The study, published in Anaesthesia, finds that COVID infection increases surgery blood clot risks by 50% – with five times increased risk of death
The University of Birmingham, drawing from the data provided by 15,000 surgeons, found that patients are 50% more likely to have blood clots after surgery – if they were infected with COVID-19.
Co-author Elizabeth Li, General Surgery Registrar at University Hospital Birmingham, commented: “People undergoing surgery are already at higher risk of VTE than the general public, but we discovered that a current or recent SARS-CoV-2 infection was associated with greater risk of postoperative VTE. Surgical patients have risk factors for VTE, including immobility, surgical wounds and systematic inflammation — and the addition of SARS-CoV-2 infection may further increase this risk.”
Firstly, what is VTE?
Venous thromboembolism (VTE) is a condition in which dangerous blood clots form in the veins and has been described as the number one preventable cause of death in hospitalised patients.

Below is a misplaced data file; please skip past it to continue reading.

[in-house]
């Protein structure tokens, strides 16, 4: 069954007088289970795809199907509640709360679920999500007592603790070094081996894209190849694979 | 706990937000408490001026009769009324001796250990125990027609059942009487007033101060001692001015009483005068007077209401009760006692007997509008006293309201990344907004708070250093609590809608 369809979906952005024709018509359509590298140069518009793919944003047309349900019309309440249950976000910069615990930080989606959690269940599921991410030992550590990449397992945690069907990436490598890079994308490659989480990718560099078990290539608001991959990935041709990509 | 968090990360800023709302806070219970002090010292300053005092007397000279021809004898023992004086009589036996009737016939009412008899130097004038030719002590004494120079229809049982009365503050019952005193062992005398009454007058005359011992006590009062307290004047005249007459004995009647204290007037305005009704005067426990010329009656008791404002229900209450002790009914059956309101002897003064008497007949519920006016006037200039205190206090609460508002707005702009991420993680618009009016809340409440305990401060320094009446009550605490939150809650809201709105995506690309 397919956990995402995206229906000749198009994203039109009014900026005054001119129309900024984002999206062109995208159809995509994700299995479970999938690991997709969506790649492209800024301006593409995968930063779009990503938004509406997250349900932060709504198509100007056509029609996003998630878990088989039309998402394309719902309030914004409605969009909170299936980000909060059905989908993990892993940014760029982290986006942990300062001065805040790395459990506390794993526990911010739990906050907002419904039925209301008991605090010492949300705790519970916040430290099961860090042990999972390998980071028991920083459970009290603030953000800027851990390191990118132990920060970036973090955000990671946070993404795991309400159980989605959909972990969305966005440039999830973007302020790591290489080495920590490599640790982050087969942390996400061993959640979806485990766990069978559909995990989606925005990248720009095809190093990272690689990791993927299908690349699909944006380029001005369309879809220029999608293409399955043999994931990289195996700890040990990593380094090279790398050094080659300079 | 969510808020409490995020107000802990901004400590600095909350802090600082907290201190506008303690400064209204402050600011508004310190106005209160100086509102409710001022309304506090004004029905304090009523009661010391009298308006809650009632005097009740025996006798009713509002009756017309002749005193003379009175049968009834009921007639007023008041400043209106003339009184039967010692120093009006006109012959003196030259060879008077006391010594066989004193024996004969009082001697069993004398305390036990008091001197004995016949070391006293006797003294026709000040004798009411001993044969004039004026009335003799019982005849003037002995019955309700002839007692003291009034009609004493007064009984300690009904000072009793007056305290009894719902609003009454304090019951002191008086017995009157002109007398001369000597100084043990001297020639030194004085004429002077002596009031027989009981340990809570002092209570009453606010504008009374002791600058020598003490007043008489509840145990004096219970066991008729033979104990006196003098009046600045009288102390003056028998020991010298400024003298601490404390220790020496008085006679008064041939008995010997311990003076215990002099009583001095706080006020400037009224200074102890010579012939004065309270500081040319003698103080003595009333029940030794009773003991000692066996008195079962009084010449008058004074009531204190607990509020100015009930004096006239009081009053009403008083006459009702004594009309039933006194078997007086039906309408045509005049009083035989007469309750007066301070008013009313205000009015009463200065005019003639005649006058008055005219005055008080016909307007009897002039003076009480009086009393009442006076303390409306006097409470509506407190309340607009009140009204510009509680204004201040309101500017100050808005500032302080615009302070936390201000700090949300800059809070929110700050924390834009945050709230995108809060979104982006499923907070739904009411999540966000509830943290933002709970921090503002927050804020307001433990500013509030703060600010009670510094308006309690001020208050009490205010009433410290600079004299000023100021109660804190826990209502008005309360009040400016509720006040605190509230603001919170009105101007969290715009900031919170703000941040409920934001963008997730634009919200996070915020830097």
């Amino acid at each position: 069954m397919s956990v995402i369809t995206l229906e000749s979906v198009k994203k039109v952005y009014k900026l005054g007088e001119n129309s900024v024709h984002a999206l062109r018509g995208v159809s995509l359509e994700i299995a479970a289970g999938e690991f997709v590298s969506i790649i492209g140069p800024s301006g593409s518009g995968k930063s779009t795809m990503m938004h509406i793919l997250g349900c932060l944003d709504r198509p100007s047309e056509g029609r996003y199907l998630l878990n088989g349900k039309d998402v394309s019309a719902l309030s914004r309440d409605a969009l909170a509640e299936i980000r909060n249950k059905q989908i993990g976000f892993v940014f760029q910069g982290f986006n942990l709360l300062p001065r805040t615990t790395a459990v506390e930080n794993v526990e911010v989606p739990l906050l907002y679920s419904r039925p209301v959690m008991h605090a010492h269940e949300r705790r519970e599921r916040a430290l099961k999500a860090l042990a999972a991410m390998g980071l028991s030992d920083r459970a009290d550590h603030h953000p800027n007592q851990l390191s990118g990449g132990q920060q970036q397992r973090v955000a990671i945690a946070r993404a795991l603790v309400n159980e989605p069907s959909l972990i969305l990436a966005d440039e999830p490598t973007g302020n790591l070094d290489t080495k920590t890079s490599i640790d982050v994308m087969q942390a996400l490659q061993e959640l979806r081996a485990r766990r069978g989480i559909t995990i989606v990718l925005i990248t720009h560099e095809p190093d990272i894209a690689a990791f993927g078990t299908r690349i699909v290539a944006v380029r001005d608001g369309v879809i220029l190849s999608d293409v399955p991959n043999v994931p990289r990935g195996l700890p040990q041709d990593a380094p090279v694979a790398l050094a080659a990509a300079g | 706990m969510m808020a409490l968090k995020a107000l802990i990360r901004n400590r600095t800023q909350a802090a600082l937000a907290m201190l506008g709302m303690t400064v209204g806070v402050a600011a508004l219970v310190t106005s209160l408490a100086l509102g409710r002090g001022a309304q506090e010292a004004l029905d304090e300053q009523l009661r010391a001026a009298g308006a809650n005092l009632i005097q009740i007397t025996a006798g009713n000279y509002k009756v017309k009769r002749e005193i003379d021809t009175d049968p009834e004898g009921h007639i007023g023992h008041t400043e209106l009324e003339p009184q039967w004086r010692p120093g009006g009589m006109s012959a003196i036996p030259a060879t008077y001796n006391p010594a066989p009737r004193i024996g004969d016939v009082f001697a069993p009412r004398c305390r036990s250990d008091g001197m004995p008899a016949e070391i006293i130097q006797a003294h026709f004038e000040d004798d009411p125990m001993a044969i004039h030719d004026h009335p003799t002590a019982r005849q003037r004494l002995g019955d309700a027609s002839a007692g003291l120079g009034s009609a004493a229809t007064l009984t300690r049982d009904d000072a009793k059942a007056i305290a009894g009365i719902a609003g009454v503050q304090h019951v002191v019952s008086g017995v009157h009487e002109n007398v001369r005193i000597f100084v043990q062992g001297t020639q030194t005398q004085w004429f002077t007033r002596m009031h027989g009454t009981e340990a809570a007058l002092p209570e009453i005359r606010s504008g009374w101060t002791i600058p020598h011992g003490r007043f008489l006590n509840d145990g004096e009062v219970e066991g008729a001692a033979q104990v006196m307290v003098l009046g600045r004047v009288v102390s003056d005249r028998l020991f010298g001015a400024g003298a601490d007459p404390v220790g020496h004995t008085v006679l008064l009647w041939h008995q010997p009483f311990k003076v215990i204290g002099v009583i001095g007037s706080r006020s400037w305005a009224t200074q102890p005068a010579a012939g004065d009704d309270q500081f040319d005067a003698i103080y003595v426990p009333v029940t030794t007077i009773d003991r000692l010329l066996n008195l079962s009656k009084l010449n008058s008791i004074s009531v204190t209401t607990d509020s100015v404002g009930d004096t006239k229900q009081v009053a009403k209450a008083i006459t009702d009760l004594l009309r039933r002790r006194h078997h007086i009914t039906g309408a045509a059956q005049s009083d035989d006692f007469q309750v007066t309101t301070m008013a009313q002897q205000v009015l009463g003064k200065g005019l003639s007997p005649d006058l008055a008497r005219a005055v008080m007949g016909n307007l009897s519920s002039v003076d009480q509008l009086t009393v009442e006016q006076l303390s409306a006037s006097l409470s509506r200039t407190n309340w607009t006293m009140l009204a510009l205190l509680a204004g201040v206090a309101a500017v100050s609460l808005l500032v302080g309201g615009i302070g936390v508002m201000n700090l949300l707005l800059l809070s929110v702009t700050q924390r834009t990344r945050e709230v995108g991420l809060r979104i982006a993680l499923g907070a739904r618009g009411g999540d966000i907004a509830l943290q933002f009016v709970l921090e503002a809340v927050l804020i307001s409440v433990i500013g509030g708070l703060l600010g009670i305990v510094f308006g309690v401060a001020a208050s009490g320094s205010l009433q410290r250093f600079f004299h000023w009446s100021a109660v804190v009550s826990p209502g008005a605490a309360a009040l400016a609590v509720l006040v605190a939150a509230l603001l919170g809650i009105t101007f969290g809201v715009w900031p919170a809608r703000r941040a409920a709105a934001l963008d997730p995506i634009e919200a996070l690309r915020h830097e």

With the addition of COVID, surgery blood clot risks overlap with the capacity of the virus, especially during Long COVID, to increase biomarkers for blood clots for long periods of time.
The team found that VTE was independently associated with increasing the risk of death, 30 days after surgery, by 5.4 times. In patients with COVID, VTE was more than five times higher.
“Increased awareness and surveillance” is advisable
However, the authors note that information on prophylaxis regimens for these blood clots in the veins or pre-operative anti-coagulation to prevent them was not available: “Further research is needed to define the optimal protocols for VTE prevention and treatment for surgical patients in the setting of SARS-CoV-2 infection.”
Co-author Mr. Aneel Bhangu, Consultant Colorectal Surgeon from the University of Birmingham, commented: “Increased awareness and surveillance should be considered. At a minimum, we suggest close adherence to routine standard VTE prophylaxis for surgical patients, including the use of anti-clotting medication when bleeding risk is minimal, and increased vigilance and diagnostic testing in patients presenting with signs of VTE, such as swelling in one calf, right sided chest pain and shortness of breath.”
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